Protesters outside of Parliament voice their opinions


Labeena Hanif Staff Writer

“Shame on you! Shame on you!”

There was something almost fanatic in the chants of the protesters outside the Houses of Parliament, voicing their opinions about the delayed Brexit vote on January 15. Citizens from all over the U.K. set aside the time to be outside of the seat of power during the controversial debate to express how they feel. Protesters were split between pro-Brexit and pro-remain, with a smaller subsection supporting “deal” or “no deal” Brexit.

Many of the protesters wore costumes or carried signs expressing their views. One such group of Brexiteers wore yellow vests in order to show solidarity with the French working class, who have been involved in protests against the French government as of late, some ending in violence from the police.

While Anna Soubry, a pro-EU MP, was conducting an interview outside of Parliament on January 7, a group of British yellow-vest protesters shouted over the fence at her, repeating the phrase, “Soubry is a Nazi!” When she attempted to enter the building, they followed and circled her, chanting “Scum!”

World Civilizations teacher Becky Mason chaperones the “In Search of Brexit: Putting the Great back into Britain?” Alternative. The group visited Parliament a few hours before Soubry’s interaction with the protesters. “As a woman, if I were walking in that situation with men circling around me, shouting at me–that to me is harassment,” Mason said.

The Alternative group had the chance to meet with different groups of Brexit protesters on their recent trip to Parliament. “We saw two protesters when we first got there,” Mason said. “They were Brexiteers. They wanted to leave [the EU]. We chatted with them briefly; it was very polite, they were very sweet.”

Evan Van Jaarsveld (’21), who is also on Mason’s Alternative, echoed the sentiment. “Most of them seemed like seniors in their retirement ages,” he said. “[The two groups] were both very kind… they weren’t giving glares to each other. They weren’t shouting at each other.”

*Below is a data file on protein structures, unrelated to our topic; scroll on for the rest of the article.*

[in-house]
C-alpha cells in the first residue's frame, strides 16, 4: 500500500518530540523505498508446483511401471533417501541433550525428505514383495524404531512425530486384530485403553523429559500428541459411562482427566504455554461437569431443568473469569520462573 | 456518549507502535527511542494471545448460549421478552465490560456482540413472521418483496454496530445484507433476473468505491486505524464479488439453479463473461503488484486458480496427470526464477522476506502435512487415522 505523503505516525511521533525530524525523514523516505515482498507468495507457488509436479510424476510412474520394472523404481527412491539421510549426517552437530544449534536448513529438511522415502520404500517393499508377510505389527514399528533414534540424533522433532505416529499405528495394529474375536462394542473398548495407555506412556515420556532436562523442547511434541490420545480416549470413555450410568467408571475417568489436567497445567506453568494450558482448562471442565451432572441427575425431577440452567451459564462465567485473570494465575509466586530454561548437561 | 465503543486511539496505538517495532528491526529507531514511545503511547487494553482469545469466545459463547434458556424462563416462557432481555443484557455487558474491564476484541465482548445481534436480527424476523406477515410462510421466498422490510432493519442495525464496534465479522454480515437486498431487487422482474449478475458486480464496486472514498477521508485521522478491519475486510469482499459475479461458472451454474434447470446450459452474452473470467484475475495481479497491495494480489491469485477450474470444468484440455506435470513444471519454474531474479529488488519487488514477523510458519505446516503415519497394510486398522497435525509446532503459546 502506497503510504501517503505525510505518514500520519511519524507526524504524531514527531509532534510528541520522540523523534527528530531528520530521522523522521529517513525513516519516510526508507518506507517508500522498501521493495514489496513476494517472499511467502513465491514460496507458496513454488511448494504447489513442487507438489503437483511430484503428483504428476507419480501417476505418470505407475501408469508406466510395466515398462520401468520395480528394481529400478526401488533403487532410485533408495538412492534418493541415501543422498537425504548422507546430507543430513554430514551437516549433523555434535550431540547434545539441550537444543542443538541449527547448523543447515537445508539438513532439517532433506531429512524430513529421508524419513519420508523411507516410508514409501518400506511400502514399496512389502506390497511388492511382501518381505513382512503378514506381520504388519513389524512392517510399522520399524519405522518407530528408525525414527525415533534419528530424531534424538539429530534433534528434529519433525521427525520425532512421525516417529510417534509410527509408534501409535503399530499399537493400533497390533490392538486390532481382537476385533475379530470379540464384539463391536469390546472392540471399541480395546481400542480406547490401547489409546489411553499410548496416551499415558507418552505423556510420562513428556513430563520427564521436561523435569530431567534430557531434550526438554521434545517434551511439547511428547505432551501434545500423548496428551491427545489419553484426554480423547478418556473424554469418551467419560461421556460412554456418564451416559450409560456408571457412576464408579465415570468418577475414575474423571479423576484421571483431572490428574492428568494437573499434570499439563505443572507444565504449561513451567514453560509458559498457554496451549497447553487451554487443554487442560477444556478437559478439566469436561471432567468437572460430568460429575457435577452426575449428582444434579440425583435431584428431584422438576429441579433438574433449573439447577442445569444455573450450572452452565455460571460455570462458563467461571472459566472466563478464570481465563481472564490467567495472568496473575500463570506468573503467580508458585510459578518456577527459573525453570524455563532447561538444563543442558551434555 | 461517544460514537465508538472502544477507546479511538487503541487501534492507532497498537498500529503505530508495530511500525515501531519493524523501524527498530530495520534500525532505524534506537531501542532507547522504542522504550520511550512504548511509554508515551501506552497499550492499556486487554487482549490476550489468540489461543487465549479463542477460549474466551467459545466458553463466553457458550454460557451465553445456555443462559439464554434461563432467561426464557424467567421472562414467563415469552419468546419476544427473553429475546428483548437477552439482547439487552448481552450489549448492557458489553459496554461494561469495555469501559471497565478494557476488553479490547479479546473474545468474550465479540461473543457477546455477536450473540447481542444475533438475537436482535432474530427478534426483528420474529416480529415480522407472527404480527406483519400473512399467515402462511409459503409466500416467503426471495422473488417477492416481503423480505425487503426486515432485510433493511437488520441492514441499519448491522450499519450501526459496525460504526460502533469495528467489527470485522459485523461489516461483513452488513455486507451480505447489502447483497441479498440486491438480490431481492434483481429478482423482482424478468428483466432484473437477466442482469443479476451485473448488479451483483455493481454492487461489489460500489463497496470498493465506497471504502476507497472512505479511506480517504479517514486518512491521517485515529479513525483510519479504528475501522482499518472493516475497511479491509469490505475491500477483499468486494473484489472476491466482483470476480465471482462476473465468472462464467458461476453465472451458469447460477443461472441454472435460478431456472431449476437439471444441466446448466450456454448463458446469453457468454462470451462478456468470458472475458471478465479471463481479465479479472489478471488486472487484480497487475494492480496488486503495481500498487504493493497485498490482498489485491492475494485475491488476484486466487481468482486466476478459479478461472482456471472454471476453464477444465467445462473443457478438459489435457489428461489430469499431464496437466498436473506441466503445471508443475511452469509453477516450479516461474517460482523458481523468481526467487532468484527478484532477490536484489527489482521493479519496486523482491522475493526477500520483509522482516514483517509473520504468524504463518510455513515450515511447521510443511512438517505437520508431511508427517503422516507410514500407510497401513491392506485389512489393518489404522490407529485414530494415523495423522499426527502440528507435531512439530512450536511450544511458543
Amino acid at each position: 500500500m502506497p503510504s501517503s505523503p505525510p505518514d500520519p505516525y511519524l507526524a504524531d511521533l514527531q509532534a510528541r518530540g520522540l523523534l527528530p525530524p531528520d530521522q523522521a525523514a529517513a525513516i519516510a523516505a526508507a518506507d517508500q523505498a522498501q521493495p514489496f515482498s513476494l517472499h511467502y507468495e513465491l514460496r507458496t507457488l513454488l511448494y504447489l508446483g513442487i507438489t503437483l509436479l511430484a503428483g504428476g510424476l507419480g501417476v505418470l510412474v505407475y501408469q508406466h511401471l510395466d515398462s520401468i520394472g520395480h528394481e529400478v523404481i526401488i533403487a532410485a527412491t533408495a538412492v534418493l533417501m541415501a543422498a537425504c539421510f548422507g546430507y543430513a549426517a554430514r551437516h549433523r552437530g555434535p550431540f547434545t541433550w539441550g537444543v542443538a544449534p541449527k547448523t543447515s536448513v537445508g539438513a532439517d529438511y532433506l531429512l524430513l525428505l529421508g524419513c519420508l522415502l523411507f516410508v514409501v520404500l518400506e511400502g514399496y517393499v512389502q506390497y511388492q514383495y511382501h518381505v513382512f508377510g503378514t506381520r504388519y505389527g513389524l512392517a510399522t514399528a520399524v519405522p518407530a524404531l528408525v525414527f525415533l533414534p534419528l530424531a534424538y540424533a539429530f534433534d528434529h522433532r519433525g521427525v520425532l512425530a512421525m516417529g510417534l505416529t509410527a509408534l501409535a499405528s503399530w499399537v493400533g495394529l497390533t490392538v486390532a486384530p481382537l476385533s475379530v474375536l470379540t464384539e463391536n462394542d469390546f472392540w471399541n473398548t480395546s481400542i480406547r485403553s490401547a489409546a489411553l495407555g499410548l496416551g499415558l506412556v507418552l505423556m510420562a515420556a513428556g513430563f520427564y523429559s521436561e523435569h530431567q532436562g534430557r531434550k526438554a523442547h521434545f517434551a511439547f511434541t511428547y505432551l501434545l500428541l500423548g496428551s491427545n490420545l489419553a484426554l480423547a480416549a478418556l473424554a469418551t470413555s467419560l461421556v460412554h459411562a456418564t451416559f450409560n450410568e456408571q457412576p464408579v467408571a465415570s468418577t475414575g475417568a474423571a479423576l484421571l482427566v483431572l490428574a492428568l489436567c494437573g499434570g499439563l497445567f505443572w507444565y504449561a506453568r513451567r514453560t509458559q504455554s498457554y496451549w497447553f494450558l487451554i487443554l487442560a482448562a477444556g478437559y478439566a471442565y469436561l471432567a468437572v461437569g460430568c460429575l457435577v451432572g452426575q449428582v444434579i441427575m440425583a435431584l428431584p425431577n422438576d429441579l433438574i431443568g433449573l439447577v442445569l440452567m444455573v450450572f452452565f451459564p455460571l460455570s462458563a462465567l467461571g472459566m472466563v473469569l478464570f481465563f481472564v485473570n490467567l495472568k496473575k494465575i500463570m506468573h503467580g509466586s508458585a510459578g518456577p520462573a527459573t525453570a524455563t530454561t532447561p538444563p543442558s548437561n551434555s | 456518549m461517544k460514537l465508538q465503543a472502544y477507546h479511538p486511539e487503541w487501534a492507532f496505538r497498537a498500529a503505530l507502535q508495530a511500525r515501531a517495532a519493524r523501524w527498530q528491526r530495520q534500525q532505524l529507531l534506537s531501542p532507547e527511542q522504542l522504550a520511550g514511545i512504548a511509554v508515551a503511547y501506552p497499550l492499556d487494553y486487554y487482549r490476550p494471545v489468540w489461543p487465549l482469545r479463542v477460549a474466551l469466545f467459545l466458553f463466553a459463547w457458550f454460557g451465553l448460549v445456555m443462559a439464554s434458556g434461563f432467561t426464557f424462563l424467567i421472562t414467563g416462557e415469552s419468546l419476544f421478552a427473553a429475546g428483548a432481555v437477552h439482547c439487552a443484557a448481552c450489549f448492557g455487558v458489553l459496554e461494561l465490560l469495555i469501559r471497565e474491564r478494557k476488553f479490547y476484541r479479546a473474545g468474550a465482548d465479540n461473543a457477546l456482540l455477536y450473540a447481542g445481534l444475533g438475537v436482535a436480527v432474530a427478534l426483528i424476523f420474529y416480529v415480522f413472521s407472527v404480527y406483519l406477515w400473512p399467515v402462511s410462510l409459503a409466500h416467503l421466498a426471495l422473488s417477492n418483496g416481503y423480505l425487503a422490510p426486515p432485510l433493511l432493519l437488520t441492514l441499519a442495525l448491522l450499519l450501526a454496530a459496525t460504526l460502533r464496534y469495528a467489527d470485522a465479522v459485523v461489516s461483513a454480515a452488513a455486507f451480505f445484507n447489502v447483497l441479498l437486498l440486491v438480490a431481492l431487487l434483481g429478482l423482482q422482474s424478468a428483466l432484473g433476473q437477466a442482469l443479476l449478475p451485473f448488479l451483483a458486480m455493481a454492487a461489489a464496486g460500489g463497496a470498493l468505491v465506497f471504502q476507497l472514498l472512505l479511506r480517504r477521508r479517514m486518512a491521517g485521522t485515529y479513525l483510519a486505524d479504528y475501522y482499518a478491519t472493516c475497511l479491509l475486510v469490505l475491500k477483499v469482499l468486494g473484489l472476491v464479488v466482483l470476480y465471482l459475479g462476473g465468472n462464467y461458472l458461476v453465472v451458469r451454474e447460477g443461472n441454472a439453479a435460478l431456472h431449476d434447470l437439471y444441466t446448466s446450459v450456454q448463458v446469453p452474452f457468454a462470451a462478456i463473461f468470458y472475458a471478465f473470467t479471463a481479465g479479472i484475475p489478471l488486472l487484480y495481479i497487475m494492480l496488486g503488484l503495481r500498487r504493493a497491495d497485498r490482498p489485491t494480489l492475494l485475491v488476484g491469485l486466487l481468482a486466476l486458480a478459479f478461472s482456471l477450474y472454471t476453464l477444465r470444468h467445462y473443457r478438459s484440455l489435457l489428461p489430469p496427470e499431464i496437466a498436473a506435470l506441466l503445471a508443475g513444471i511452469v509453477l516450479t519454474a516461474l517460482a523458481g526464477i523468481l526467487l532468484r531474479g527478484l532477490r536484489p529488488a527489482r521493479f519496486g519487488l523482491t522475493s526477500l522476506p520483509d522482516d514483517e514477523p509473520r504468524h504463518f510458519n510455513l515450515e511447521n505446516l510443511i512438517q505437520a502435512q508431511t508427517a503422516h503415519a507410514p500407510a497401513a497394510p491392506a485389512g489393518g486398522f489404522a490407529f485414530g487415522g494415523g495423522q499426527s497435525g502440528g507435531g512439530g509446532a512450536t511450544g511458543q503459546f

It is difficult to reconcile these sweet pension-age protesters with the image of someone like  Colin Grostate, a yellow-vest protester and retired cab driver interviewed by the BBC. “I am willing to die for the vote,” he was quoted saying. “If they don’t leave on the 30 March, there’s thousands like me up and down the country that is willing to stand their ground.”

The unofficial leader of these yellow-vests is James Goddard. In the past, the group has accosted then-Sky News reporters, Faisal Islam and Kay Burley, allegedly on basis of race and gender, respectively. The protesters vehemently support a no-deal Brexit.

MPs have been calling on the Metropolitan police to be more active in situations such as these.

“There was a police presence,” Mason said. “It wasn’t repressive.” She added that she saw absolutely no need for a more active police presence in situations such as the one that she and Van Jaarsveld encountered, but that they should have been there in Soubry’s case.

With Britain’s future regarding Brexit still unclear even after the delayed vote on January 15 that determined that Theresa May’s Brexit deal would not pass, it’s not certain whether or not these yellow-vest protesters will be satisfied with the outcome or if the presence of the police outside of Parliament will vary. What seems to be clear to Mason as well as most of the MPs, however, is that there is a line between protests and harassments and that it was crossed in this situation.

Photos by Social Studies Teacher Becky Mason (’95)